When you and your spouse decide to get a divorce, this decision may have come after careful deliberation and, in some cases, extensive marriage counseling. Each divorce is unique, and your breakup will undoubtedly impact your children in various ways. How your children respond may depend on their age, their personality, and the circumstances of the divorce. The initial reaction is often shock, anger, sadness, or fear. While dealing with these emotions can be difficult, there are ways you and your ex can help your children adjust during this major transition. As with anything in life, going through a divorce can be a learning experience for all involved parties. The coping mechanisms that your children learn for dealing with stress during your divorce may help them grow up to be more flexible, accepting adults.
Practical Steps for Moving On
Similar to how adults often need emotional support from friends, family members, or mental health professionals during a divorce, children also may require extra attention during this transitional phase. In some situations, children might think the divorce is their fault, and they may blame themselves for the breakup of the marriage. It is critical to make sure they understand the divorce is not a result of anything they did or did not do; it is something between you and your spouse.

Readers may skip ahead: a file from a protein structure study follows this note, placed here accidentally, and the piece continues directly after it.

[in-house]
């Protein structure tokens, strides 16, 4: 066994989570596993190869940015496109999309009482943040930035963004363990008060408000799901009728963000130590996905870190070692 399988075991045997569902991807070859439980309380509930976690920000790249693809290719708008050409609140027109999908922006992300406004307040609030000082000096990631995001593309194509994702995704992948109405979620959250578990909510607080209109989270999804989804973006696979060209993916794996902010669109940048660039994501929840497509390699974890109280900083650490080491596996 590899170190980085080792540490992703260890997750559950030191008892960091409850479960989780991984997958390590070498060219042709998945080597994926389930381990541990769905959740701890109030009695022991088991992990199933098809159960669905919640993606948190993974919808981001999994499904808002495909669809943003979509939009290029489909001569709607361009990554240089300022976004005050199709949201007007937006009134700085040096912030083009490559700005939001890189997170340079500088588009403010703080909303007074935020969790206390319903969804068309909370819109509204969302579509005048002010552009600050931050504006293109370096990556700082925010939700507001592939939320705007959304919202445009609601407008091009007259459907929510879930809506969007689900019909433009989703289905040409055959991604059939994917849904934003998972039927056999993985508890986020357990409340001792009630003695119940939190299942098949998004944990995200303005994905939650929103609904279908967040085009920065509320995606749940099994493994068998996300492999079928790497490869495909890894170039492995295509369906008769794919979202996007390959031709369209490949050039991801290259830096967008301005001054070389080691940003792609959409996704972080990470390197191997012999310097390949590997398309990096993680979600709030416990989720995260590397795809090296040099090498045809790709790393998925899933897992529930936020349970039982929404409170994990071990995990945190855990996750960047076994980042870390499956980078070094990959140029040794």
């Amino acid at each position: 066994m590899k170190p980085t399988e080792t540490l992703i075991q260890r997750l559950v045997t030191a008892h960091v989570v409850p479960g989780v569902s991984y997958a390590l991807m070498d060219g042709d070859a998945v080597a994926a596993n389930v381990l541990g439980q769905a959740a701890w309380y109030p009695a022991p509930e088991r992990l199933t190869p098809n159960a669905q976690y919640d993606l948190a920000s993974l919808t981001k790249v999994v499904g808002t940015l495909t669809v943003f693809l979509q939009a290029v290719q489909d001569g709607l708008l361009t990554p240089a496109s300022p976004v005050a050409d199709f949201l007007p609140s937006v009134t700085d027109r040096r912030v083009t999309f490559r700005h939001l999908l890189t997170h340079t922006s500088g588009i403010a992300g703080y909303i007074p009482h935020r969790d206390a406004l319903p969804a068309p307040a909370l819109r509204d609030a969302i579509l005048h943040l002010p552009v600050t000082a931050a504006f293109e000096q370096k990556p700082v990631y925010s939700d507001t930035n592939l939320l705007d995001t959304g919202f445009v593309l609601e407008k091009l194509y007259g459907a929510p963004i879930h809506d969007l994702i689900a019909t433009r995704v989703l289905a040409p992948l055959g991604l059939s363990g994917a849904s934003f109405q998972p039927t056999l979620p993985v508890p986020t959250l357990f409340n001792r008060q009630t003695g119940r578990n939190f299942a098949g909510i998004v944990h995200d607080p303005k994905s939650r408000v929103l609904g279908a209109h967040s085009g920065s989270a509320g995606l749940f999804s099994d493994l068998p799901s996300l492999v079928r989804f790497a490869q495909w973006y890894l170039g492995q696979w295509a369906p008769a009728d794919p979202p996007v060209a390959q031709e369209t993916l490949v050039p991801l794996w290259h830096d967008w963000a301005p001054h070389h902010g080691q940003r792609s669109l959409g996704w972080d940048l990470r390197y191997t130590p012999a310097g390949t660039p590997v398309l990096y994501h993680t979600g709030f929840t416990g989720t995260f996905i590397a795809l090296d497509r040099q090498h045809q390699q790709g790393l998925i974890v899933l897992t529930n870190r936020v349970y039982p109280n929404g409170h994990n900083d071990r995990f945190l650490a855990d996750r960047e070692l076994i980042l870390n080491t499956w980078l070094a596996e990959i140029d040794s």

Kids may also have a delayed reaction to the divorce. Stress can manifest itself in many ways, such as getting into trouble at school or fluctuation in appetite, sleep schedule, or behavior. They may “act out” and do things they normally would not do as a means of getting attention or rebelling against the idea of their family breaking up. It is imperative that you think about how your divorce will affect your children, rather than just thinking about yourself.
Below are some tips for helping your children cope during and after your divorce:
Encourage open communication and honesty.
Legitimize their feelings.
Make sure they know you love them.
Maintain consistency and routine.
Do not talk about the details of your divorce in front of the kids.
Seek professional help for your children from a counselor or therapist.
Regardless of the allocation of parental responsibilities and parenting time, your children’s needs should always come first. When creating a parenting plan, it is important to work with your ex-spouse to reach a decision about how you can best meet your children’s needs rather than asking your children to choose between the two of you.
Contact a Wheaton, IL Divorce Attorney
A divorce may be a fresh start for you and your ex-spouse, but it can feel like the end of the world for your children. It will be a significant adjustment for them to not have their whole family living under the same roof. However, there are ways to mitigate the negative impact of your divorce on the kids. The Andrew Cores Family Law Group is dedicated to guiding you through the process of legally ending your marriage while protecting your children’s best interests. Call one of our compassionate DuPage County divorce lawyers at 630-871-1002 today to schedule a free consultation.